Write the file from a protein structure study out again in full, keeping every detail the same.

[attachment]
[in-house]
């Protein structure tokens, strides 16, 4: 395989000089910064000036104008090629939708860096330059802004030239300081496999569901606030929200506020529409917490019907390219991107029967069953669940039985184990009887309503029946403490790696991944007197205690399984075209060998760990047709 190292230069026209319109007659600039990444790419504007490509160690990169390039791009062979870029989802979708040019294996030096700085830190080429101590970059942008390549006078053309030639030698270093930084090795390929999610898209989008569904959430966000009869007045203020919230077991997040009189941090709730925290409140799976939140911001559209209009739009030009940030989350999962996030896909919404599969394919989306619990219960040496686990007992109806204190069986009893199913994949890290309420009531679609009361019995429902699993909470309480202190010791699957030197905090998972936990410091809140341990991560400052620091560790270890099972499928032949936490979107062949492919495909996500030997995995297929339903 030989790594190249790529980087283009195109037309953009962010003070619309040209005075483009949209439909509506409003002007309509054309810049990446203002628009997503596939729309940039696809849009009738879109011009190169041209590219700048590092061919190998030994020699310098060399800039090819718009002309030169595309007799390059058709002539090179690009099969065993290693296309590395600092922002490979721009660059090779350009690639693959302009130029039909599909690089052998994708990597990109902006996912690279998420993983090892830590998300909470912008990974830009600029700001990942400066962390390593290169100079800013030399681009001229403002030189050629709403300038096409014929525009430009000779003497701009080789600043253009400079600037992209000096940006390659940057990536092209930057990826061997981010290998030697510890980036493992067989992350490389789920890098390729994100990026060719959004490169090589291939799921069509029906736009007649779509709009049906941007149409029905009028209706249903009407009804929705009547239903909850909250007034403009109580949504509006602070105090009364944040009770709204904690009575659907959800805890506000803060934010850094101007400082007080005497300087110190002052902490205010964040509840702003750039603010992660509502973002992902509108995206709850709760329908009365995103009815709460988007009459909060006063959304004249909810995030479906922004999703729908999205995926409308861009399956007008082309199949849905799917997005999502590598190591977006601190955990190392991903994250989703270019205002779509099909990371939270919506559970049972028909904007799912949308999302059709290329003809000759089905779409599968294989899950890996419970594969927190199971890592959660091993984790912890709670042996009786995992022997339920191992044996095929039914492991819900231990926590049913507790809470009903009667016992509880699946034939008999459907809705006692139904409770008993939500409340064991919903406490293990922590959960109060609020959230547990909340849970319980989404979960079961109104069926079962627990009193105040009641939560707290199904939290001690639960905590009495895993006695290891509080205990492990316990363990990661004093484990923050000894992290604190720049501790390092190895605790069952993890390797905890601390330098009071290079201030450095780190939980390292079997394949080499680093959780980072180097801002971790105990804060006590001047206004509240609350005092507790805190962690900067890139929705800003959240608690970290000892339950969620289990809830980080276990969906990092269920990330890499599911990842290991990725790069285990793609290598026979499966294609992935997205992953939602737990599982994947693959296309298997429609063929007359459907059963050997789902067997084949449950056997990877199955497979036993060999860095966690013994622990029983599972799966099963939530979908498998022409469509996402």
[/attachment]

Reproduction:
[in-house]
């Protein structure tokens, strides 16, 4: 395989000089910064000036104008090629939708860096330059802004030239300081496999569901606030929200506020529409917490019907390219991107029967069953669940039985184990009887309503029946403490790696991944007197205690399984075209060998760990047709 190292230069026209319109007659600039990444790419504007490509160690990169390039791009062979870029989802979708040019294996030096700085830190080429101590970059942008390549006078053309030639030698270093930084090795390929999610898209989008569904959430966000009869007045203020919230077991997040009189941090709730925290409140799976939140911001559209209009739009030009940030989350999962996030896909919404599969394919989306619990219960040496686990007992109806204190069986009893199913994949890290309420009531679609009361019995429902699993909470309480202190010791699957030197905090998972936990410091809140341990991560400052620091560790270890099972499928032949936490979107062949492919495909996500030997995995297929339903 030989790594190249790529980087283009195109037309953009962010003070619309040209005075483009949209439909509506409003002007309509054309810049990446203002628009997503596939729309940039696809849009009738879109011009190169041209590219700048590092061919190998030994020699310098060399800039090819718009002309030169595309007799390059058709002539090179690009099969065993290693296309590395600092922002490979721009660059090779350009690639693959302009130029039909599909690089052998994708990597990109902006996912690279998420993983090892830590998300909470912008990974830009600029700001990942400066962390390593290169100079800013030399681009001229403002030189050629709403300038096409014929525009430009000779003497701009080789600043253009400079600037992209000096940006390659940057990536092209930057990826061997981010290998030697510890980036493992067989992350490389789920890098390729994100990026060719959004490169090589291939799921069509029906736009007649779509709009049906941007149409029905009028209706249903009407009804929705009547239903909850909250007034403009109580949504509006602070105090009364944040009770709204904690009575659907959800805890506000803060934010850094101007400082007080005497300087110190002052902490205010964040509840702003750039603010992660509502973002992902509108995206709850709760329908009365995103009815709460988007009459909060006063959304004249909810995030479906922004999703729908999205995926409308861009399956007008082309199949849905799917997005999502590598190591977006601190955990190392991903994250989703270019205002779509099909990371939270919506559970049972028909904007799912949308999302059709290329003809000759089905779409599968294989899950890996419970594969927190199971890592959660091993984790912890709670042996009786995992022997339920191992044996095929039914492991819900231990926590049913507790809470009903009667016992509880699946034939008999459907809705006692139904409770008993939500409340064991919903406490293990922590959960109060609020959230547990909340849970319980989404979960079961109104069926079962627990009193105040009641939560707290199904939290001690639960905590009495895993006695290891509080205990492990316990363990990661004093484990923050000894992290604190720049501790390092190895605790069952993890390797905890601390330098009071290079201030450095780190939980390292079997394949080499680093959780980072180097801002971790105990804060006590001047206004509240609350005092507790805190962690900067890139929705800003959240608690970290000892339950969620289990809830980080276990969906990092269920990330890499599911990842290991990725790069285990793609290598026979499966294609992935997205992953939602737990599982994947693959296309298997429609063929007359459907059963050997789902067997084949449950056997990877199955497979036993060999860095966690013994622990029983599972799966099963939530979908498998022409469509996402």